This wouldn’t be a homage to Greek food without halloumi. We have a Jenga stack of them fried to a Midas crisp, with a crown of olive tapenade, smoked aubergine purée and the nights only mis-step, a fat slice of tomato that tastes of very little. The rest is a composed collection of stuff that transports us from a rainy evening in Birmingham to far sunnier climes.

The fish course is a nod to his parents owning a chippy in Coventry of their own. It’s simple enough; panfried cod with tartar sauce and ‘chips’. The chips are really puffed potato pieces seasoned with salt and vinegar powder, the tartar closer to a bearnaise with chopped caper and fresh peas running through it. You could argue whether or not the peas needed to be there, which we did and I lost, but it’s a clever bit of cooking. Obvious enough to be a direct reference point, yet light enough to sit within a five course meal.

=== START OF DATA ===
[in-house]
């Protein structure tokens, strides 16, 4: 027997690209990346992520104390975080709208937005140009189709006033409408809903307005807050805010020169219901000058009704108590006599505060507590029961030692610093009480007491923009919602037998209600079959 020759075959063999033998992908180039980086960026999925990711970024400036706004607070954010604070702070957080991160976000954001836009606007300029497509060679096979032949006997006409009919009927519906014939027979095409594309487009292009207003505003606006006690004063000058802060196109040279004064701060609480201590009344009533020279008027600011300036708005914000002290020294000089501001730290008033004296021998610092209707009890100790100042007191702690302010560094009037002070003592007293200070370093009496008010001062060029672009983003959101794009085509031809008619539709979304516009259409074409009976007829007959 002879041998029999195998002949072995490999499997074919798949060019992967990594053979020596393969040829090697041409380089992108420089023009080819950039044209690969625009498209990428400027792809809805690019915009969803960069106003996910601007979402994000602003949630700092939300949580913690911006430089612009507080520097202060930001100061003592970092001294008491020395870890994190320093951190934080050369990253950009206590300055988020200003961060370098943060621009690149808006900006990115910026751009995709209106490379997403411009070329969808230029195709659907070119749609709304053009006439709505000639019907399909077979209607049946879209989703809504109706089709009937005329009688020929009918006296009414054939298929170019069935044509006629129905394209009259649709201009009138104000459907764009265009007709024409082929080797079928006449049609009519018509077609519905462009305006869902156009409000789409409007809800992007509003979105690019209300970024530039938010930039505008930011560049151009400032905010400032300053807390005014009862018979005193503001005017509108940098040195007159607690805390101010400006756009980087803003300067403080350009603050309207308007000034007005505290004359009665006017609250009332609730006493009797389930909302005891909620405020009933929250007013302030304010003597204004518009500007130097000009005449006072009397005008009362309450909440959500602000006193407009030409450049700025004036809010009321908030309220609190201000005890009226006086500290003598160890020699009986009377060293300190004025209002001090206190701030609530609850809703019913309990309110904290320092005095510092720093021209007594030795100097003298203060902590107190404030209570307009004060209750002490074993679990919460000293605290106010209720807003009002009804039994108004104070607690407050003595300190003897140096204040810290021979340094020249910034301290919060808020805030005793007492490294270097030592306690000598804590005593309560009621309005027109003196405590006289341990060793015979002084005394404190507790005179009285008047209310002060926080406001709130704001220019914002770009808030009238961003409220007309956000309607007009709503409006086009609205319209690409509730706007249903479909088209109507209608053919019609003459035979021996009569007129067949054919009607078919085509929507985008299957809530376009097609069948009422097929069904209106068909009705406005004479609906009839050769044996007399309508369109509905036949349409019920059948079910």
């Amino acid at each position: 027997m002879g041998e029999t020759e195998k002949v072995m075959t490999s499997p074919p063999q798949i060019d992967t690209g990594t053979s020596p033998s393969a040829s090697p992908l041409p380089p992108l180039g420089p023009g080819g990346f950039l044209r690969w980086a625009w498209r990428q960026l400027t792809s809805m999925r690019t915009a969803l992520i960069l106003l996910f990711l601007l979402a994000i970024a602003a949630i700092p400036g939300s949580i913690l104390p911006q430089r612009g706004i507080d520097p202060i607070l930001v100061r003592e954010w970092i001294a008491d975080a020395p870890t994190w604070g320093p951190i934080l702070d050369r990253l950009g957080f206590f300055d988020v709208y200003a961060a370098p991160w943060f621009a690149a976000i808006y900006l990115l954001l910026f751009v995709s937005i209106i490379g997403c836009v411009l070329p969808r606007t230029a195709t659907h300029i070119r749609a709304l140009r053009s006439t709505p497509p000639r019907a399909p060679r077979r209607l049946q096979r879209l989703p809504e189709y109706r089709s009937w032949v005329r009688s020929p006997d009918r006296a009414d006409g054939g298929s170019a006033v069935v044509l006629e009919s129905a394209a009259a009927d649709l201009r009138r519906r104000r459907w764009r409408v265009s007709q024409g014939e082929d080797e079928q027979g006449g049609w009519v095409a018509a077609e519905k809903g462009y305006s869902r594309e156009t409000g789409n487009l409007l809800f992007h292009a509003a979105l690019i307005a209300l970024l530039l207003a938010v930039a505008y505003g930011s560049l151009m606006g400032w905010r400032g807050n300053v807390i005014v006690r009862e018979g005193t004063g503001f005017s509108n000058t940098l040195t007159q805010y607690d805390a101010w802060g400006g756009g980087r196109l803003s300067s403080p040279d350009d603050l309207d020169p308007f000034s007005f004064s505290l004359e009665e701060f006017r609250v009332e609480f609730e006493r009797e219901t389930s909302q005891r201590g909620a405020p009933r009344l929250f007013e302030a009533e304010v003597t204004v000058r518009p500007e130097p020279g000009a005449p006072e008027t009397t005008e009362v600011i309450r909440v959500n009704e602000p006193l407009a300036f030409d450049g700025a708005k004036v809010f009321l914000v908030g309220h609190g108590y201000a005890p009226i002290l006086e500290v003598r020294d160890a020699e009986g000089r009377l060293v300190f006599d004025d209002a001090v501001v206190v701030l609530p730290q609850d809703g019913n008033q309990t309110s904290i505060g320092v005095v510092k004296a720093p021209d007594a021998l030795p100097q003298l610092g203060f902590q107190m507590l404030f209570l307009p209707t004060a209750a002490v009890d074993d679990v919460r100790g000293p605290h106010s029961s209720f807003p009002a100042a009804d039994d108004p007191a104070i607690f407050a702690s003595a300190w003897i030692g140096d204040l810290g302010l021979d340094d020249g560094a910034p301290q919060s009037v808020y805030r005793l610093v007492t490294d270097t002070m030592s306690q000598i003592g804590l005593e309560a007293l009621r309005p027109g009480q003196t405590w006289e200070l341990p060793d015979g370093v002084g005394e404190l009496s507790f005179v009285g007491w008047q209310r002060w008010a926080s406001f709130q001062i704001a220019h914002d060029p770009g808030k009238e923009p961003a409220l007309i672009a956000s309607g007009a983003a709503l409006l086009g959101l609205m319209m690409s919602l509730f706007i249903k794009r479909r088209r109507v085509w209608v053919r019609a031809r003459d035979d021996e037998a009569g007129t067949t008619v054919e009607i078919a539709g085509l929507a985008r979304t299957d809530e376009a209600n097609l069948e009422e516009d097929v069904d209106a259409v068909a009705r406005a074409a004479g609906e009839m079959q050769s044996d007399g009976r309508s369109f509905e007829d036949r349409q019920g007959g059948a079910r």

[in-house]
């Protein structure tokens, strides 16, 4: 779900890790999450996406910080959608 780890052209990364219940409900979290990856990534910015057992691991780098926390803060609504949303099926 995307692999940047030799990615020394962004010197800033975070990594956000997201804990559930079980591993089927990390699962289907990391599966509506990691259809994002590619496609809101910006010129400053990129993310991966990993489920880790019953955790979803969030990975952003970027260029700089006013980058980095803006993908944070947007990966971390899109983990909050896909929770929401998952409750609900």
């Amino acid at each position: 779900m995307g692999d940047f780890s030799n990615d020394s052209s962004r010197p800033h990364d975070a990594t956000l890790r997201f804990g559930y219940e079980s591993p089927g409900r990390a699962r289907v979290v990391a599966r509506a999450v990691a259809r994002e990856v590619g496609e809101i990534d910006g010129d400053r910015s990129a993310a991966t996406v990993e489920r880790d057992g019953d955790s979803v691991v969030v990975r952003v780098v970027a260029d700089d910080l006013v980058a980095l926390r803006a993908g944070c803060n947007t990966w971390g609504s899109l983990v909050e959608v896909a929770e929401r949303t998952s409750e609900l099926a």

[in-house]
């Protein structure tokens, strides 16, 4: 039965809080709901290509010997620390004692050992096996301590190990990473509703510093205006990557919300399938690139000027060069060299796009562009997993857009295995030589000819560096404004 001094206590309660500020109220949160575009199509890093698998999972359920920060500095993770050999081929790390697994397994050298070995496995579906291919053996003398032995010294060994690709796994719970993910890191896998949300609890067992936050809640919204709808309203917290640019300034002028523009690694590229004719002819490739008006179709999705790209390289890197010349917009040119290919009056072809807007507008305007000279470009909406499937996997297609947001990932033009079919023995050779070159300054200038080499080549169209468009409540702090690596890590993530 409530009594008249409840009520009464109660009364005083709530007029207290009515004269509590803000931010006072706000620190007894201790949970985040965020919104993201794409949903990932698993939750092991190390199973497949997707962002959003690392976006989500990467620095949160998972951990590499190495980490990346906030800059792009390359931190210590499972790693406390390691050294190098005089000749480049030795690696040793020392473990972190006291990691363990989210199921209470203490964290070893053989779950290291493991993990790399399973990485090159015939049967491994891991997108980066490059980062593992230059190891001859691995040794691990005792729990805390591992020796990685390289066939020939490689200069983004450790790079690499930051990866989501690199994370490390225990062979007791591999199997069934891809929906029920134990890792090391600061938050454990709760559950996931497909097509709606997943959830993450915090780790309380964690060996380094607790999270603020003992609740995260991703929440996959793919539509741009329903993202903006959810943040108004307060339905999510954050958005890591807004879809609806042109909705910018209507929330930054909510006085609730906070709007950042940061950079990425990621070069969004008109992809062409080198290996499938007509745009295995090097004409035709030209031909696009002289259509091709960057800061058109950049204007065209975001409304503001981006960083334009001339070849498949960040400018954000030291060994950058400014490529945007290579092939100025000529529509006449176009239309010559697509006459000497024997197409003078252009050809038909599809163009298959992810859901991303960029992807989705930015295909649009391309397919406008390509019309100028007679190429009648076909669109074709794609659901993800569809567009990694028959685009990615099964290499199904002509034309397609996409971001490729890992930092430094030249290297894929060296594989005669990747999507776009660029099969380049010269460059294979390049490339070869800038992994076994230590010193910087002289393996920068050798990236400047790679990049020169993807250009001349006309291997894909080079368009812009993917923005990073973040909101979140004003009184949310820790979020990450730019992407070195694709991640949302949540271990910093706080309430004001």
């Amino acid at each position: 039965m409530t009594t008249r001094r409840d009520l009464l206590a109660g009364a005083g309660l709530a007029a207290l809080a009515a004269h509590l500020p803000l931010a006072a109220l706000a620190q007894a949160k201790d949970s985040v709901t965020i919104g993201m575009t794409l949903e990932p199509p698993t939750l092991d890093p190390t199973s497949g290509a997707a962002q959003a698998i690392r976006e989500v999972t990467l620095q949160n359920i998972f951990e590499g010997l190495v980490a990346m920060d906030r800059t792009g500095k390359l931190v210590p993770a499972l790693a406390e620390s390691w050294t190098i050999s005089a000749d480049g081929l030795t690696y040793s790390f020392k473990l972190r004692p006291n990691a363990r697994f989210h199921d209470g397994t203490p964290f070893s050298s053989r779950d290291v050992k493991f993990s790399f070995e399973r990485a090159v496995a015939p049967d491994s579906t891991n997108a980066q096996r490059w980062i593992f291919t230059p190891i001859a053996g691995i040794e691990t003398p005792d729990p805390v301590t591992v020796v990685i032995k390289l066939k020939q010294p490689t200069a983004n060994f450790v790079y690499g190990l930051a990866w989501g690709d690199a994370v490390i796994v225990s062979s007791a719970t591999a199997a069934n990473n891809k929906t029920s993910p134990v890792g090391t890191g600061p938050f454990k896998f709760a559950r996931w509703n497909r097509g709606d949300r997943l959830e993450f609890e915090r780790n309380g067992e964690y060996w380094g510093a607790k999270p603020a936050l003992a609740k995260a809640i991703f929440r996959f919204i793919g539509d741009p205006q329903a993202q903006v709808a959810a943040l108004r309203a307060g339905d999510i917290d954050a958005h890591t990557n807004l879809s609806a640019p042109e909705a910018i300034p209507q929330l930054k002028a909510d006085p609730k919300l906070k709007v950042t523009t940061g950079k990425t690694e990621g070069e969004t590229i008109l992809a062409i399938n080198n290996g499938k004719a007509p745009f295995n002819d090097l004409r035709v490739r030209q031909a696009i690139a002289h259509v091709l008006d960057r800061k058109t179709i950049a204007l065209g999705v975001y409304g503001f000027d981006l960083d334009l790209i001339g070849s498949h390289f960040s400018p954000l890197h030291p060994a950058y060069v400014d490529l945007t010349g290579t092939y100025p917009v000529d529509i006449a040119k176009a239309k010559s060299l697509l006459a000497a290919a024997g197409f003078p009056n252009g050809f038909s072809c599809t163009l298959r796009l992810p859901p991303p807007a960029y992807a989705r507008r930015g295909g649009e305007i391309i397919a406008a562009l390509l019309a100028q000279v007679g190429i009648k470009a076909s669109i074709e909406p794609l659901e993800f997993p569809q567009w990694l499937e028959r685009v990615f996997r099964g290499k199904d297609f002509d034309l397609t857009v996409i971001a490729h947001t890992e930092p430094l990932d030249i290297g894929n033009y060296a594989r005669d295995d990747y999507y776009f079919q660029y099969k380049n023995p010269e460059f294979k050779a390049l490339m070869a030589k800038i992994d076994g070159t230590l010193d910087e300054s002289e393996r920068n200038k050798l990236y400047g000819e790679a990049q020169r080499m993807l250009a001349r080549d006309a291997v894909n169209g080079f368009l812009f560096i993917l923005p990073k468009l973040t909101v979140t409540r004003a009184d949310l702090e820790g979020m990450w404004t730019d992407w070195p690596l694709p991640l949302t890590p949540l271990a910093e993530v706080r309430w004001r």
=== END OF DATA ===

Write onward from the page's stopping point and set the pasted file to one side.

I know all is going to be well with the lamb kleftico main the second I slide the bone clean out of the shank. Ooh, Matron. The meat breaks down at the nudge of a fork, it’s inherent fatty qualities tempered by some smartly dressed bulgar wheat and kale. An anchovy emulsion seasons it all and is textbook in delivery. It’s hard to believe that this has come from the same man who messed up a lovage emulsion so badly on national telly. But he did, and it makes great viewing on iPlayer if you need a laugh.